I’m not one to set forth a New Year’s resolution; however, in 2023 I do hope to do more organizing at home and in the office. Merriam-Webster defines the verb “organize” as “to form into a coherent unity or functioning whole” and “to set up an administrative structure” or “arrange by systematic planning.”
The concept of organization impacting functioning levels and systems allows for a broader understanding of the role that being organized has in the office (or home office).
In general, when I think of organization, I think of grouping or eliminating things (filing papers or donating used clothing, for example).
Organization in the workplace not only involves our workspaces and items, but also involves the organization of our time, thoughts and future planning. In an article from The Muse, the author states: “Organization skills are what help you use your time, resources, energy and mental bandwidth efficiently to achieve your goals and get your job done with less stress.”
Regardless of your specific job, most of us want to be able to do our work well and efficiently. In turn, employers value workers who are productive and capable of structuring their time well.
How Can Organization Help?
For many of us, the main motivator for becoming more organized is to not only do better but to feel better. Not only do we want to be able to accomplish goals, we want to feel good while checking off the to-do list.
Studies have shown that individuals who describe their spaces as disorganized tend to have higher levels of the stress hormone cortisol. One of the many reasons that a lack of organization contributes to more stress is likely because when we look around and see chaos, we see a bunch of things to do (more demands).
Disorganization also creates more stress because it is harder to get things accomplished when we can’t find what we need to complete tasks or there are too many distractions!
As I’m working on this article, I look around my desk and see two staplers, one of which is dusty and unused and has no staples! That item is a visual distractor and takes up time when I go to use it and have to look elsewhere for something that functions better.
A Wall Street Journal article stated that executives can waste as much as six weeks each year searching for “misplaced information and files.” Organization = time well spent and time well spent = less stress.
3 Areas to Better Organize in Your Life:
1. Organize Your Schedule
Take a few minutes before the start of each day to think about which tasks need to be accomplished.
- Write or type a list of those items or insert the tasks into a visible calendar.
- Break down tasks into smaller steps—for example, if the task is to write an article, steps might include brainstorming ideas, researching the topic and writing and proofreading the article.
- A calendar can list tasks at certain times of the day, ensuring the tasks are not overlooked and time is not wasted (e.g. 8-8:15 am brainstorm topics, 8:15-9 am research topics, 9-10am write article, etc.).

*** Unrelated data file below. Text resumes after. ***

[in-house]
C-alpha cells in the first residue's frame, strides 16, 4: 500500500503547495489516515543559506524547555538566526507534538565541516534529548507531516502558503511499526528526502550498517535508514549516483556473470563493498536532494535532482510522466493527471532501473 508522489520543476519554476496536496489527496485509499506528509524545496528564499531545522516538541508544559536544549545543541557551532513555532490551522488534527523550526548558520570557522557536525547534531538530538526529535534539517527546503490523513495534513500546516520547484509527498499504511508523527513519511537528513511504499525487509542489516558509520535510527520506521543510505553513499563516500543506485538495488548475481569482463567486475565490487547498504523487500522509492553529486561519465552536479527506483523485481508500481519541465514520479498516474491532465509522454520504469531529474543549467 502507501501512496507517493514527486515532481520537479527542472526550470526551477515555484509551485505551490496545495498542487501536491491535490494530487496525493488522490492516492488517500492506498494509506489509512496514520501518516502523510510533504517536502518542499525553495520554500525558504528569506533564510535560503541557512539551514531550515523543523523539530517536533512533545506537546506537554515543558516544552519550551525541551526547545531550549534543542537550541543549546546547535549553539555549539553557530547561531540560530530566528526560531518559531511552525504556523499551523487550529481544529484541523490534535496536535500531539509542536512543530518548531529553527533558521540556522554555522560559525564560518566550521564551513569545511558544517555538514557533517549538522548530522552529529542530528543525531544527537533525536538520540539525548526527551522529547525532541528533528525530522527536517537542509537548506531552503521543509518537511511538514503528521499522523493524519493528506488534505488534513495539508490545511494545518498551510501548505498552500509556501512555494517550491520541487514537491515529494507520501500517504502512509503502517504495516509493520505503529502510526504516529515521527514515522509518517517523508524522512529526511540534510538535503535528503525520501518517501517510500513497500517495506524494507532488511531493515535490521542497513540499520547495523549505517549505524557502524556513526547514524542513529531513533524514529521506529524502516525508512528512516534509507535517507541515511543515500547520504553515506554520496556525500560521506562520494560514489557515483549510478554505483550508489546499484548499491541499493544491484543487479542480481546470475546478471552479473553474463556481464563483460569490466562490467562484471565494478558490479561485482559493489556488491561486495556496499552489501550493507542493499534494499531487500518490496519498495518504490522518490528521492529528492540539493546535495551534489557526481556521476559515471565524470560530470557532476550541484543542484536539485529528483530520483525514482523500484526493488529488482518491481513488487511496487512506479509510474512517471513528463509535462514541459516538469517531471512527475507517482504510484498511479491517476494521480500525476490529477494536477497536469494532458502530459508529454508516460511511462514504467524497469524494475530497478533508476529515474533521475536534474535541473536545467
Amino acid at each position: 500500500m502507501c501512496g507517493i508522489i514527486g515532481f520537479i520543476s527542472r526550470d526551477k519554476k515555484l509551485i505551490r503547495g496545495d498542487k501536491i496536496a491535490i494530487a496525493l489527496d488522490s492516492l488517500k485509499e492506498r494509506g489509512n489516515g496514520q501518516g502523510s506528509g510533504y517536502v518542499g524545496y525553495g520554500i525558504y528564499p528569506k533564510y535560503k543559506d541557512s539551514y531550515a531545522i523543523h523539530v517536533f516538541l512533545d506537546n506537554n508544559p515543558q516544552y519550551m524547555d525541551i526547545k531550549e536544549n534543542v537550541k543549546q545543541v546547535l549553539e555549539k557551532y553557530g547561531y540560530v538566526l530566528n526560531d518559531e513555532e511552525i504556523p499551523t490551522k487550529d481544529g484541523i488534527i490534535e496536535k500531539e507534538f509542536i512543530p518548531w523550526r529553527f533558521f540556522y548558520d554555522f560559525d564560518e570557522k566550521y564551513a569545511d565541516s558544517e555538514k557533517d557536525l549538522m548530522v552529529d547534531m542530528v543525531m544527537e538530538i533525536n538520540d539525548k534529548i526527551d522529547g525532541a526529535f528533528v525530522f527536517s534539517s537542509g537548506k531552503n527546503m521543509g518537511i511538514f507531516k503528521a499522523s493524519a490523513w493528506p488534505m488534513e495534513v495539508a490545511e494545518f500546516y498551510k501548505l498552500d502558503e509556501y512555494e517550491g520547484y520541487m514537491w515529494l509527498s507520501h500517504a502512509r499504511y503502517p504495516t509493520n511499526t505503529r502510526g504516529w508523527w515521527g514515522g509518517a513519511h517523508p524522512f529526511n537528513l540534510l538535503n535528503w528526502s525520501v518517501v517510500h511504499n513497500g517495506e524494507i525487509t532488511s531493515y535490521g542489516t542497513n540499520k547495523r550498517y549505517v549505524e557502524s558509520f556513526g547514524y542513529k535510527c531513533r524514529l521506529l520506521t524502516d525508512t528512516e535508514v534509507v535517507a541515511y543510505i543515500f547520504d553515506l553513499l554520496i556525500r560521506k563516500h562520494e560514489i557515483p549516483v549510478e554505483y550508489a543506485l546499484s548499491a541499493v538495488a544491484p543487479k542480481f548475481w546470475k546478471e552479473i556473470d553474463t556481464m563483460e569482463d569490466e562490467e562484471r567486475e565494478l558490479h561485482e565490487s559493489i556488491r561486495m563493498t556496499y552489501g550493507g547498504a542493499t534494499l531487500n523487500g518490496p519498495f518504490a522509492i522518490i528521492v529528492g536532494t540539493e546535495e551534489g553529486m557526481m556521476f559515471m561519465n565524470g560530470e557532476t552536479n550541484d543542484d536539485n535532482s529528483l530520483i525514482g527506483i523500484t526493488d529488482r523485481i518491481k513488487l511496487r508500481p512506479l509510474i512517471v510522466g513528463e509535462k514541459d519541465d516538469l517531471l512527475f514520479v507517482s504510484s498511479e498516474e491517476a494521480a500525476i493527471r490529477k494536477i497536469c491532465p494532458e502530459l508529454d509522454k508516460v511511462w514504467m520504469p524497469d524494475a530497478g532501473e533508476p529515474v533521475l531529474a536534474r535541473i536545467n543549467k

- Experts recommend scheduling more difficult tasks for times in the day in which one generally feels the most energetic and productive. If the afternoon tends to result in feelings of drowsiness, that might be a good time in the day to respond to emails and schedule meetings.
- If there are big projects with further out deadlines, scheduling time for the beginning stages of the project can make the end goal less overwhelming.
2. Organize Your Digital World
This is a good reminder for me, as I have 47,580 emails in my personal Gmail inbox! Organizing your digital items allows you to access material more easily and efficiently and also reduces visual digital clutter.
- Create folders in your workplace email to file emails according to categories and delete emails that are no longer needed.
- Organize your desktop by removing unnecessary items and making resources that are used often easy to access (bookmark links or making often-used icons front and center).
3. Organize Your Physical Work Space
Organized work spaces create areas that feel calm and clutter-free. When we arrive at an organized workspace, we can get right to our tasks rather than become preoccupied with the mess.
- It can be helpful to schedule 5-10 minutes at the end of each day (and put it in your calendar) for tidying up.
- In order for organization to be efficient, create labeled folders and drawers for filing and return items to where they belong.
- Look around your space and get rid of items that are not useful and put items that are useful in spaces that are easy to access.
- It’s recommended to keep no more than three personal items on your desk and these items should either be useful (hand lotion) or motivating (a family picture).
- If organizing feels daunting, start small by looking around and finding one type of object to organize, such as books, pens or loose papers. Find a “home” for each item and donate/throw away/recycle as needed.
Remember that organizing your workspace is not a one-time event but rather an ongoing process. Happy New Year and Happy Organizing!